10     As the Plaintiff took the position that the Defendant had been validly served, the Plaintiff took steps to obtain a judgment in default from the court against the Defendant for his failure to enter an appearance in the court. On 6 December 2016, a judgment in default was issued by the court against the Defendant.

11     In January 2017, the Plaintiff applied for a garnishee order to show cause in respect of three bank accounts which the Defendant had with three banks in Singapore. Eventually three orders to show cause were made by the court in January 2017 in respect of each of those bank accounts ("the Garnishee Orders Nisi”).

12     Notice of these Garnishee Orders Nisi was sent to the Defendant’s residential address in Jakarta although he said he was staying outside Jakarta at that time. In any event, he came to learn of these Garnishee Orders Nisi. He then filed various applications in Singapore. The main application was Summons No 637 of 2017 (Amendment No 1) ("Amended Summons 637/2017”). It was initially filed on 10 February 2017. The court allowed the Defendant to amend the application on 7 March 2017 to include various reliefs. The main reliefs sought in Amended Summons 637/2017 were:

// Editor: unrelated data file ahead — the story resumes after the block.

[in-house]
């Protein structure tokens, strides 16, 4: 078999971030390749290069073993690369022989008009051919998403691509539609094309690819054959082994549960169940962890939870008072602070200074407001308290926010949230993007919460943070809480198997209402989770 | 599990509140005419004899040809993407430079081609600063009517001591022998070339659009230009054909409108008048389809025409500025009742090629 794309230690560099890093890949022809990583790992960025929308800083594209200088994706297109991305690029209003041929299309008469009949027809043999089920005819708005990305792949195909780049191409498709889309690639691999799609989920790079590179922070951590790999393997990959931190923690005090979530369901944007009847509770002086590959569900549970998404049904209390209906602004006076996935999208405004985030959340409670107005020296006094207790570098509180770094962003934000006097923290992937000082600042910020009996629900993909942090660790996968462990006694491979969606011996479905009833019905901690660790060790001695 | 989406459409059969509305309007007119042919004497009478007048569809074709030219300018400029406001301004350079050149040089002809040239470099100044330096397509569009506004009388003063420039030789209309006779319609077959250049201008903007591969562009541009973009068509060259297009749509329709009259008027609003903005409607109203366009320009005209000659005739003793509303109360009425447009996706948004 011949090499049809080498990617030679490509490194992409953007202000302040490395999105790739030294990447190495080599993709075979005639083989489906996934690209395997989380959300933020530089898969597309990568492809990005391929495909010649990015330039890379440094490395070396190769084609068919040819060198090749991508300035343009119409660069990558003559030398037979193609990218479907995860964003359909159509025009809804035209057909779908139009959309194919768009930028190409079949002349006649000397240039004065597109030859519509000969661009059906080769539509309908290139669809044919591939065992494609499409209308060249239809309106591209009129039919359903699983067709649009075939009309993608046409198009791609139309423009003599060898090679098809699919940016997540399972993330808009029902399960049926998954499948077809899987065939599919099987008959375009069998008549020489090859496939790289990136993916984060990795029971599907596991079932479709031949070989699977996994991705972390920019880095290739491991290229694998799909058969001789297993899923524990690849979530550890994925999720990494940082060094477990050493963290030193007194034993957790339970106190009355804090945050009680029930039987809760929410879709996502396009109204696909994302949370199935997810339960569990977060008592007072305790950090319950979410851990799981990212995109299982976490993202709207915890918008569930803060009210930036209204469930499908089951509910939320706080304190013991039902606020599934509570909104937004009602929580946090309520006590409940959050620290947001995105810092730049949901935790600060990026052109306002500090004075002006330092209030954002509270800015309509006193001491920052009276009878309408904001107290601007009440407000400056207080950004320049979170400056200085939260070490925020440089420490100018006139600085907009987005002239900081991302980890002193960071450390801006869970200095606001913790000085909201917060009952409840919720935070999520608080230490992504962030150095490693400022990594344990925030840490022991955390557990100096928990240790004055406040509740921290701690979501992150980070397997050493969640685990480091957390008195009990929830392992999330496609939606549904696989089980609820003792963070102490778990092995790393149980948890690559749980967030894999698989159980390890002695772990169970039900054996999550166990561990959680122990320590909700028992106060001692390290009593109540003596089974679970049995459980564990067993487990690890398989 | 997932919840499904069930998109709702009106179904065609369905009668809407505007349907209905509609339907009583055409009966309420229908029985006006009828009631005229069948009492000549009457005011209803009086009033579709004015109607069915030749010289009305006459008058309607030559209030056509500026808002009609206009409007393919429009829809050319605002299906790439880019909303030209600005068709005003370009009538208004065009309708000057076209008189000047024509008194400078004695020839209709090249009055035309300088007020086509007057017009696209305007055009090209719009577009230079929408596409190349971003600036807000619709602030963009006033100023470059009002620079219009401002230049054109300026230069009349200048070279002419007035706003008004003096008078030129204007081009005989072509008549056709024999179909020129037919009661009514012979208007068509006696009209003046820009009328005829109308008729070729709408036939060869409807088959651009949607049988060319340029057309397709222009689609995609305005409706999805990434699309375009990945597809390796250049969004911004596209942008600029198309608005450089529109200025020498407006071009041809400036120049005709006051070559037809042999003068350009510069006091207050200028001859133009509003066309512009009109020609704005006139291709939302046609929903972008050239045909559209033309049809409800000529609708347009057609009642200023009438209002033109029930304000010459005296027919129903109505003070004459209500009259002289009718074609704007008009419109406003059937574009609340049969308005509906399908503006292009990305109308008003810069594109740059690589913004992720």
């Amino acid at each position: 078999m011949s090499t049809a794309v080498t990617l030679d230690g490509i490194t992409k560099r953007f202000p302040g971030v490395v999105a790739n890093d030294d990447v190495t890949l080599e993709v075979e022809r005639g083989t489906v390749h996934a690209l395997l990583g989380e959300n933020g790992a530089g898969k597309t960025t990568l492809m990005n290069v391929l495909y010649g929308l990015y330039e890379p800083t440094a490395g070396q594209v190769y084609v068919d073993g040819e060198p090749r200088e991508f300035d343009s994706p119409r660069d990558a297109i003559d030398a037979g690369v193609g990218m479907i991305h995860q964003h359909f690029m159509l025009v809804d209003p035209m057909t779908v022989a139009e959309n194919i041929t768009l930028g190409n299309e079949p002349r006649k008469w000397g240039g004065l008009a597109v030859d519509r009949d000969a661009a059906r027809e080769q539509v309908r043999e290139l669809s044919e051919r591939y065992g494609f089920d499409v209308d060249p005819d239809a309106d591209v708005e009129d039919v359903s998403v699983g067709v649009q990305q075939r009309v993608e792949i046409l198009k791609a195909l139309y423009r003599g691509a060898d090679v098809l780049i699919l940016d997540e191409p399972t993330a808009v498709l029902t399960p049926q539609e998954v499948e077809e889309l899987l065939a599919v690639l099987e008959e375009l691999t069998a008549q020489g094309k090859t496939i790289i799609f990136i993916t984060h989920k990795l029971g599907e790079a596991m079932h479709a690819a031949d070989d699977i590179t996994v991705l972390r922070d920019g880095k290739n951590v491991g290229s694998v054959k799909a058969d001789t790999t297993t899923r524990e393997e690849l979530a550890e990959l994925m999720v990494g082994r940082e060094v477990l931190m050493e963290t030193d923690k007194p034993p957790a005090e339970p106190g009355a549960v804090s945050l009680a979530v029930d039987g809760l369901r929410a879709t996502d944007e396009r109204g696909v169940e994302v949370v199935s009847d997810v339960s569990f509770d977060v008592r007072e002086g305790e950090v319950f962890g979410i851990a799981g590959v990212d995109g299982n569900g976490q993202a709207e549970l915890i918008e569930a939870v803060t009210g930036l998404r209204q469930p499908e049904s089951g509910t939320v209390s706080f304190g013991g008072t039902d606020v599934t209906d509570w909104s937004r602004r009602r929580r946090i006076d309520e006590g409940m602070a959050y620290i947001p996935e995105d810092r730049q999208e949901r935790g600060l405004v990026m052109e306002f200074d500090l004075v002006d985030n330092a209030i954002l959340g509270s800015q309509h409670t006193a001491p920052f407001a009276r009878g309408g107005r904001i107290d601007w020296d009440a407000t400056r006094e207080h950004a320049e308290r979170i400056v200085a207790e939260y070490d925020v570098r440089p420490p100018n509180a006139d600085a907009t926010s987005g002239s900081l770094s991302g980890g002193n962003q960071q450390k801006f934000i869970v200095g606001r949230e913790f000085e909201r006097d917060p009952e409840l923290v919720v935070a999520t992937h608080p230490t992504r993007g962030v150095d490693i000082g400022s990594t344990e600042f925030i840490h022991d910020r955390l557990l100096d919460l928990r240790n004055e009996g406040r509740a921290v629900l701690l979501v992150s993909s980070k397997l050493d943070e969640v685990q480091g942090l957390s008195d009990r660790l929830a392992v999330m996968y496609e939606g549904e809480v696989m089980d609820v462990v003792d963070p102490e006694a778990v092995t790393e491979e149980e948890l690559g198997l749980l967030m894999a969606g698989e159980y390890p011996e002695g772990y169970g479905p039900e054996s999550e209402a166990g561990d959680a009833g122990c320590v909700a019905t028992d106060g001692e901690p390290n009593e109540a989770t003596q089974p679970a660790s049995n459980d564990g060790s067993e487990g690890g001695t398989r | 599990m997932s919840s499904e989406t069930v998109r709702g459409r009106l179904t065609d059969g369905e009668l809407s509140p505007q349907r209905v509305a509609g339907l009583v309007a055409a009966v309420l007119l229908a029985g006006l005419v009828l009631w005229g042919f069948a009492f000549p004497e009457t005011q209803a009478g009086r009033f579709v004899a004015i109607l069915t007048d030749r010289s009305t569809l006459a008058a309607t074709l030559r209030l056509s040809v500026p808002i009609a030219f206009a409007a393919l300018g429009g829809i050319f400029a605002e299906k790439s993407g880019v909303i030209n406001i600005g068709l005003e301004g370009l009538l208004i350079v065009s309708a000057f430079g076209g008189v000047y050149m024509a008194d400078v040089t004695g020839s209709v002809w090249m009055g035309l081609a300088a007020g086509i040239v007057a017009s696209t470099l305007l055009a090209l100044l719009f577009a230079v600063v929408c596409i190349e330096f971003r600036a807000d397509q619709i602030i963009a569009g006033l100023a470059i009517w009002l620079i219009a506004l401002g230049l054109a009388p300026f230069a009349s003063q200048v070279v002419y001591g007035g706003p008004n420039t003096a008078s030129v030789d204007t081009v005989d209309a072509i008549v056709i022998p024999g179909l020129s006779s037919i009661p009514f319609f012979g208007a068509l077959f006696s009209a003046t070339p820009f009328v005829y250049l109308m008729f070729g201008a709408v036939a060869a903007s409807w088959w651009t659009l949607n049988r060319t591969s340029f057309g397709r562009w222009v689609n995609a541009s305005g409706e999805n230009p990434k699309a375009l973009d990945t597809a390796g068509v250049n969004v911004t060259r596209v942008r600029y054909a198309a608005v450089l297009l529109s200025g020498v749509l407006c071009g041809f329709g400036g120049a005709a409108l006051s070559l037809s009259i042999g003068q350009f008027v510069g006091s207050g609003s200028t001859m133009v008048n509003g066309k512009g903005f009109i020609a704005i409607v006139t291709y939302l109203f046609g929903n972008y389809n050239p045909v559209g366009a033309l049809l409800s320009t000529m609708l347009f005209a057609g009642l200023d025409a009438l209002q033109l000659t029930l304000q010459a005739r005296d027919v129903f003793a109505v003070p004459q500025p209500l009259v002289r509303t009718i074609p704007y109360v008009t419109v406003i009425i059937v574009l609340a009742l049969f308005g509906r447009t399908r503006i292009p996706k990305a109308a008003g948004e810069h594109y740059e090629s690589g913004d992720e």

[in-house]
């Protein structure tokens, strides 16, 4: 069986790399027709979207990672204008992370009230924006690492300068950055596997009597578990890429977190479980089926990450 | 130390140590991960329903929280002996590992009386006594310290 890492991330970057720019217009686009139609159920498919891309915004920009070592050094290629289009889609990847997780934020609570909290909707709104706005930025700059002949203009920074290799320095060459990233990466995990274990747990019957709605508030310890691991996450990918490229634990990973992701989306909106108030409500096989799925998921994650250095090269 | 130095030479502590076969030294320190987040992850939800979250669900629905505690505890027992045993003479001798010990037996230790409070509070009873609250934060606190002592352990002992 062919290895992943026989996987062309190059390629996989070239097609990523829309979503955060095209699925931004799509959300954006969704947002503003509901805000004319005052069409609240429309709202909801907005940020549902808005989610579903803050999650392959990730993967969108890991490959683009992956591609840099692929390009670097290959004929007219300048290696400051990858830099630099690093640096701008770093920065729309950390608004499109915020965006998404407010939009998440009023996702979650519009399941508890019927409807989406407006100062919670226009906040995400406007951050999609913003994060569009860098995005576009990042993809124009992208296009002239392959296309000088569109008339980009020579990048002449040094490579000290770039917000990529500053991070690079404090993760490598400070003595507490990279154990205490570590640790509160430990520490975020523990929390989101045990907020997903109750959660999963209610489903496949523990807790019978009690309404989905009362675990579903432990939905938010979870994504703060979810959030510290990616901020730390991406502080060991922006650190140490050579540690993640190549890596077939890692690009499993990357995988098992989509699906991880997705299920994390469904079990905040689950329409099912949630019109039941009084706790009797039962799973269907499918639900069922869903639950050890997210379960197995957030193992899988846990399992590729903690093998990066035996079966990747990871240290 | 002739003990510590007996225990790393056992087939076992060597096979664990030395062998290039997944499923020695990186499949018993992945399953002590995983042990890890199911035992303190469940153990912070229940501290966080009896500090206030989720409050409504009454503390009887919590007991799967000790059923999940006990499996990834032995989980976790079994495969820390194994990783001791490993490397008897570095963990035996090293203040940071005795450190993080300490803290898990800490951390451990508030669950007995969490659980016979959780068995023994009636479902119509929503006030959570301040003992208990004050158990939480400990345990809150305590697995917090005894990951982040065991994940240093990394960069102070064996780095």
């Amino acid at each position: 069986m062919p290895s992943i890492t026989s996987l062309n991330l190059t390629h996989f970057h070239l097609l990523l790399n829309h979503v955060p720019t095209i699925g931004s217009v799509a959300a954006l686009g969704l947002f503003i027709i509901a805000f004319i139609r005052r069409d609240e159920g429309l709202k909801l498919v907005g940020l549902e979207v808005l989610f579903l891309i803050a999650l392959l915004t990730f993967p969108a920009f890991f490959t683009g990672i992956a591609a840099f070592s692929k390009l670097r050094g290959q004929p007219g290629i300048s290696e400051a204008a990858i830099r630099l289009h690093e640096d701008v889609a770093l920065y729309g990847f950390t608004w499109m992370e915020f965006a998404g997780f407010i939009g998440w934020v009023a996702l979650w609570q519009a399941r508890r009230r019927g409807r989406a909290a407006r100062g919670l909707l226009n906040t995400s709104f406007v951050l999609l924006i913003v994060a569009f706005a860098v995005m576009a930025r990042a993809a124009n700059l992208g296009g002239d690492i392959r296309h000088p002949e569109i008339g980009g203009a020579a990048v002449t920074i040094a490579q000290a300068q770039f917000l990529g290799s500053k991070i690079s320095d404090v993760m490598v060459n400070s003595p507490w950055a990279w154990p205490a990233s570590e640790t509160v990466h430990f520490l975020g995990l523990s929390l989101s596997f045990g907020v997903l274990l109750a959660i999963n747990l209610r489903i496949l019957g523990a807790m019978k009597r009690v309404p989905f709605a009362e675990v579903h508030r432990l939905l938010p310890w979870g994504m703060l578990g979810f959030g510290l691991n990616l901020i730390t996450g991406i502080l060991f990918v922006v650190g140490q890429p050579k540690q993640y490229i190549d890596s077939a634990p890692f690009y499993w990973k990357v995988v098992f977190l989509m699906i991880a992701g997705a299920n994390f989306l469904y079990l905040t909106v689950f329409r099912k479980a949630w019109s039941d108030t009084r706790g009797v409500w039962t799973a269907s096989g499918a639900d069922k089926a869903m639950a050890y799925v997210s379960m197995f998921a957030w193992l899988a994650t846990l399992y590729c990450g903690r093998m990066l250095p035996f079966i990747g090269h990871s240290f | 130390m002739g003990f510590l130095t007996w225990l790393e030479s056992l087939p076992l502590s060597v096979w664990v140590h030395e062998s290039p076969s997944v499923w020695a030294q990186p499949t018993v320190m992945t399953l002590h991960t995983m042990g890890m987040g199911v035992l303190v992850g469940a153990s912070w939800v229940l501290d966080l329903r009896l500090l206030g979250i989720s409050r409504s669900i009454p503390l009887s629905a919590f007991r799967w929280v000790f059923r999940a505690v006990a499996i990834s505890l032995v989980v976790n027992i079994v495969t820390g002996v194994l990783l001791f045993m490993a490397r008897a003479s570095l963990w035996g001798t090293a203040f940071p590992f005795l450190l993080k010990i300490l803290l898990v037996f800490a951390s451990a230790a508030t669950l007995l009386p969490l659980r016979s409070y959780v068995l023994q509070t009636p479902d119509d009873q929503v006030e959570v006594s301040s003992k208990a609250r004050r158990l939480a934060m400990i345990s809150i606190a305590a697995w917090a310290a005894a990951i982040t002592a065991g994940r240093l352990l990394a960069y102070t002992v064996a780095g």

(a)     an order to set aside the Writ and/or service thereof;

(b)     orders to discharge an order dated 30 June 2016 granting the Plaintiff leave to serve the Writ out of jurisdiction on the Defendant and an order dated 15 August 2016 granting leave to a named Indonesian lawyer to effect personal service of the Writ on the Defendant;

(c)     an order to set aside the judgment in default of an appearance;

(d)     an order to discharge the Garnishee Orders Nisi; and

(e)     a declaration that the court has no jurisdiction over the Defendant.

13     In response, the Plaintiff filed an application by way of Summons No 1472 of 2017 ("Summons 1472/2017”) for an MI against the Defendant on 28 March 2017 in respect of the Defendant’s assets in Singapore.

The issues

14     In summary, the main issues were:

(a)     whether the court has in personam jurisdiction over the Defendant;

(b)     whether the court has jurisdiction or power to grant an MI against the Defendant in aid of foreign court proceedings.

Whether the court has in personam jurisdiction over the Defendant